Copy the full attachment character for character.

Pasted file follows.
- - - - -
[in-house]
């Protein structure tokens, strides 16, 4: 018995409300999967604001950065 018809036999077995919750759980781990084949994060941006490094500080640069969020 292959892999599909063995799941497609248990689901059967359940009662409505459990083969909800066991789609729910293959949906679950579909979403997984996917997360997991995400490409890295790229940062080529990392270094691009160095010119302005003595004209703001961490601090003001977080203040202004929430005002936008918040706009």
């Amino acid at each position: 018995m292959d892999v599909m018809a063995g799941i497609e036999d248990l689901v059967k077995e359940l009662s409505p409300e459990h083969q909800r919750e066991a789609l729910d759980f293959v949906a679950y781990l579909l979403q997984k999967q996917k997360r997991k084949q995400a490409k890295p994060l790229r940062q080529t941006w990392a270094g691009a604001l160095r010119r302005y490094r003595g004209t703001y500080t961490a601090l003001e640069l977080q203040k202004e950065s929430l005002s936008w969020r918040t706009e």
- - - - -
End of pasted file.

[in-house]
């Protein structure tokens, strides 16, 4: 018995409300999967604001950065 018809036999077995919750759980781990084949994060941006490094500080640069969020 292959892999599909063995799941497609248990689901059967359940009662409505459990083969909800066991789609729910293959949906679950579909979403997984996917997360997991995400490409890295790229940062080529990392270094691009160095010119302005003595004209703001961490601090003001977080203040202004929430005002936008918040706009």
């Amino acid at each position: 018995m292959d892999v599909m018809a063995g799941i497609e036999d248990l689901v059967k077995e359940l009662s409505p409300e459990h083969q909800r919750e066991a789609l729910d759980f293959v949906a679950y781990l579909l979403q997984k999967q996917k997360r997991k084949q995400a490409k890295p994060l790229r940062q080529t941006w990392a270094g691009a604001l160095r010119r302005y490094r003595g004209t703001y500080t961490a601090l003001e640069l977080q203040k202004e950065s929430l005002s936008w969020r918040t706009e």